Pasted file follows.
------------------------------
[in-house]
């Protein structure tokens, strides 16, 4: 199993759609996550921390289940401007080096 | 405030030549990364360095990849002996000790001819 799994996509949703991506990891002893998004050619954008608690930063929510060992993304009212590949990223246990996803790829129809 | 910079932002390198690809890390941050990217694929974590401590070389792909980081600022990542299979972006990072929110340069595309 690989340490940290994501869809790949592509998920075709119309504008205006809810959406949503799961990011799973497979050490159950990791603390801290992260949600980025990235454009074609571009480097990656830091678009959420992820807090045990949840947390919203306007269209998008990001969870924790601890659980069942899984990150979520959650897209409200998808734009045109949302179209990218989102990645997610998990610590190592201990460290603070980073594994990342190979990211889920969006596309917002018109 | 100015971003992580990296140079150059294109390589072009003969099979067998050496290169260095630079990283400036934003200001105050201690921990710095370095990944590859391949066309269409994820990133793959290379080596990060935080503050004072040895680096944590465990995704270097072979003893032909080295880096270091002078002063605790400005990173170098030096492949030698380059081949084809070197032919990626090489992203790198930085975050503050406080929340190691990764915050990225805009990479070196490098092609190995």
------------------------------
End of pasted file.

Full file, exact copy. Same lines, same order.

[in-house]
């Protein structure tokens, strides 16, 4: 199993759609996550921390289940401007080096 | 405030030549990364360095990849002996000790001819 799994996509949703991506990891002893998004050619954008608690930063929510060992993304009212590949990223246990996803790829129809 | 910079932002390198690809890390941050990217694929974590401590070389792909980081600022990542299979972006990072929110340069595309 690989340490940290994501869809790949592509998920075709119309504008205006809810959406949503799961990011799973497979050490159950990791603390801290992260949600980025990235454009074609571009480097990656830091678009959420992820807090045990949840947390919203306007269209998008990001969870924790601890659980069942899984990150979520959650897209409200998808734009045109949302179209990218989102990645997610998990610590190592201990460290603070980073594994990342190979990211889920969006596309917002018109 | 100015971003992580990296140079150059294109390589072009003969099979067998050496290169260095630079990283400036934003200001105050201690921990710095370095990944590859391949066309269409994820990133793959290379080596990060935080503050004072040895680096944590465990995704270097072979003893032909080295880096270091002078002063605790400005990173170098030096492949030698380059081949084809070197032919990626090489992203790198930085975050503050406080929340190691990764915050990225805009990479070196490098092609190995």